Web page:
A week after first raising the flag on their newborn biotech, a pair of entrepreneurs unhatched a deal today to take down a drug program that has been gathering dust on Amgen's ($AMGN) R&D shelves for the past 7 years and test it as a new treatment for celiac disease.
The drug is AMG 714, a midstage therapy originally in-licensed from Genmab that Amgen says proved effective (and safe) in treating rheumatoid arthritis but failed to distinguish itself from the remedies that were available back in 2008 when they iced the treatment. Now tiny Celimmune, which is staffed by its two founders--Francisco Leon and Ashleigh Palmer--have a deal to put it into Phase II for cases of celiac disease that don't respond to the only currently available treatment method: diets that strictly exclude gluten. And depending on the data they get, Amgen can buy it back.
Nobody, though, is talking about any of the dollars involved, at least at this stage of the game, for the newly formed Celimmune.
According to the Celiac Disease Foundation, about 1 in 100 people have the disease, a genetic condition in which gluten triggers an autoimmune attack on the small intestines that can cause intense suffering among the people who have it. Generally, it's responsive to strict dietary controls, though Celimmune's founders say that diet is not a solution for most patients. And now the biotech will follow the IL-15 pathway, which has been highlighted in preclinical research as a promising target for this disease, to see if they can prove they have a therapy for unresponsive patients at risk of developing lymphoma.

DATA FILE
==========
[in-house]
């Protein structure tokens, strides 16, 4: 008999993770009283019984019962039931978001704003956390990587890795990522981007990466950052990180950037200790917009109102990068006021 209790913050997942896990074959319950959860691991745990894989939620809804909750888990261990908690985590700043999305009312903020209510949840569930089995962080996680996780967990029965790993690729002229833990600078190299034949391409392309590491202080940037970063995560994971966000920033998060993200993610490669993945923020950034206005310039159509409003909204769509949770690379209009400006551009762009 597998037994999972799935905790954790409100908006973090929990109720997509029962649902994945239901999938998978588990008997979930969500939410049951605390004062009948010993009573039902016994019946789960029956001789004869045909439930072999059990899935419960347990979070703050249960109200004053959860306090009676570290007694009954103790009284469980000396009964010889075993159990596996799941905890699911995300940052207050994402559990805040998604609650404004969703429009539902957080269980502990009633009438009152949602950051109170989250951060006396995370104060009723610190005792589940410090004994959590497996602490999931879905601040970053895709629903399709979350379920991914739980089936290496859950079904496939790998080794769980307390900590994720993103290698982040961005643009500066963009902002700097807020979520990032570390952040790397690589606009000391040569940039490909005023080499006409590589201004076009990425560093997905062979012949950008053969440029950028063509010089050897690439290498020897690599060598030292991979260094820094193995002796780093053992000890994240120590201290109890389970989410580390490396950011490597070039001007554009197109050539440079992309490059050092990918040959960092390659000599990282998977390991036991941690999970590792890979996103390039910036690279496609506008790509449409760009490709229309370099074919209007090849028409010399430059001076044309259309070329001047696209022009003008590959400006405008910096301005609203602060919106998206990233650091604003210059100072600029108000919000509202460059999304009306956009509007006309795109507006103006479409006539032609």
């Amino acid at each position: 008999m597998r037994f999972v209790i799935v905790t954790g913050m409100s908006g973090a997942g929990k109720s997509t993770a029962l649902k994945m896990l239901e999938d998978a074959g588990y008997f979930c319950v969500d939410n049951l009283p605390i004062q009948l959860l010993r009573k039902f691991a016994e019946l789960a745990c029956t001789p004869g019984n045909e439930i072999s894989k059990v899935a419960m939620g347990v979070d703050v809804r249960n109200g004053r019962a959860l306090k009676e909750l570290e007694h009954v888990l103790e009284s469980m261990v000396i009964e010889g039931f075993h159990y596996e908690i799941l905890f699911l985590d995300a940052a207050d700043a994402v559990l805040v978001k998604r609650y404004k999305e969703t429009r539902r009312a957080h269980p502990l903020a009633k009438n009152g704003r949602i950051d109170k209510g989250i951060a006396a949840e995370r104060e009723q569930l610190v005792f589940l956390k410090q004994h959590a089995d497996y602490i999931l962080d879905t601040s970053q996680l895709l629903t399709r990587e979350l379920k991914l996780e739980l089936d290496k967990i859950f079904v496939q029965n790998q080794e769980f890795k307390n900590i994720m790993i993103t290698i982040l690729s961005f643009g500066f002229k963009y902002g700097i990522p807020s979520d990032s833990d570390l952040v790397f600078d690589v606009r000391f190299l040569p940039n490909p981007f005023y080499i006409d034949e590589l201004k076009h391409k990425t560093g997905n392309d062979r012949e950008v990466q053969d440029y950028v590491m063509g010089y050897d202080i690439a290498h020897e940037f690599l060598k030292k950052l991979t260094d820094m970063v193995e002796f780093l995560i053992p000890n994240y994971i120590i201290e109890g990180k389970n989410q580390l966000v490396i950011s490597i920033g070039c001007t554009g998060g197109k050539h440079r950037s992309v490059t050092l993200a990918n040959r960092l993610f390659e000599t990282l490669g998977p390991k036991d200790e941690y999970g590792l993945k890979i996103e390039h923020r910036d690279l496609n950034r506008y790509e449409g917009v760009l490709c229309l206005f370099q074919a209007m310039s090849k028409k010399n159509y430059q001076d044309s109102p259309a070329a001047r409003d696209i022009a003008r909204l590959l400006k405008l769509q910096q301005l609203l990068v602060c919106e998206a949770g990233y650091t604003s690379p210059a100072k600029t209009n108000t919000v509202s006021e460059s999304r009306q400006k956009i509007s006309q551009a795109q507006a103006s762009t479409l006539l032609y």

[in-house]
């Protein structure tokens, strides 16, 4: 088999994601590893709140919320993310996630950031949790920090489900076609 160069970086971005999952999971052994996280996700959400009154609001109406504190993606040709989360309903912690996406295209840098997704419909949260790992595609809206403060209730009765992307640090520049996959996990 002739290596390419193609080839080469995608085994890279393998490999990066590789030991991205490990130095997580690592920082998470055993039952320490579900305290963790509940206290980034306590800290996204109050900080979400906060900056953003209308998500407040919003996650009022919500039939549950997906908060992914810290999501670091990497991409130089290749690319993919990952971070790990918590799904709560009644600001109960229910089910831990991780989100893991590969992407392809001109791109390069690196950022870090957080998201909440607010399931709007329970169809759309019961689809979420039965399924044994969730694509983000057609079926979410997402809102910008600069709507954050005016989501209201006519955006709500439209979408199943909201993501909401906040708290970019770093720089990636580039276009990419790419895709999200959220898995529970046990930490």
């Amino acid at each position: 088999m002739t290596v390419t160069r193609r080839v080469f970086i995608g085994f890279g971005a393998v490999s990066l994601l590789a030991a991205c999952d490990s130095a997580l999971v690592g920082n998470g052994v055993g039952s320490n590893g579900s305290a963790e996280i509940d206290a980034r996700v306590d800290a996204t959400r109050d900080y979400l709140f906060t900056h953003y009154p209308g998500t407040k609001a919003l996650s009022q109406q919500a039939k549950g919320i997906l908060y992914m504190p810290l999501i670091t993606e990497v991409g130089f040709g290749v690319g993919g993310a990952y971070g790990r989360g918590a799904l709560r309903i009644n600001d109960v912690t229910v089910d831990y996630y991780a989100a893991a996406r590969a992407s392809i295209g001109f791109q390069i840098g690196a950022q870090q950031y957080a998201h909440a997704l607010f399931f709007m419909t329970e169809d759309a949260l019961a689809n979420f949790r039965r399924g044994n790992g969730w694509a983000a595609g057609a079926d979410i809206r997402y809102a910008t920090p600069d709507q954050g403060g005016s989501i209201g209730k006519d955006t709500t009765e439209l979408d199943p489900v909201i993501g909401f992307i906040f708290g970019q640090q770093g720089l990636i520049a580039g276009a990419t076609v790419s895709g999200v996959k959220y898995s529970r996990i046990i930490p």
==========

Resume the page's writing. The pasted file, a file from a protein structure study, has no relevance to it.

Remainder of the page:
"Celimmune is delighted to have an opportunity to license an experimental therapeutic that will test one of the main hypotheses in the pathophysiology of celiac disease, namely that IL-15 plays a central role in (refractory) and non-responsive celiac disease," says Leon, the CEO and CMO of the virtual group, in a statement. "IL-15 appears to be an essential, non-redundant, growth factor for the intraepithelial lymphocytes, which cause intestinal mucosal atrophy and the progression to lymphoma in RCD. IL-15 has been shown to be one of the key factors in the loss of tolerance to food antigens in celiac disease, and also is believed to be involved in Crohn's disease and other autoimmune diseases."
Leon's resume includes a stint at J&J's Janssen and Alba Therapeutics, where he was CMO. He has also held various positions in clinical research at Bristol Myers-Squibb and MedImmune/AstraZeneca.
Celimmune is correct in saying that there are no drugs for the condition, but with the number of cases of gluten intolerance on the rise in the U.S. there are several other programs in development. ImmunsanT raised a $12 million venture round for its therapeutic vaccine late last year. GlaxoSmithKline and Avalon teamed up last year to launch Sitari to develop new celiac drugs while AbbVie partnered with Alvine Pharmaceuticals back in 2013.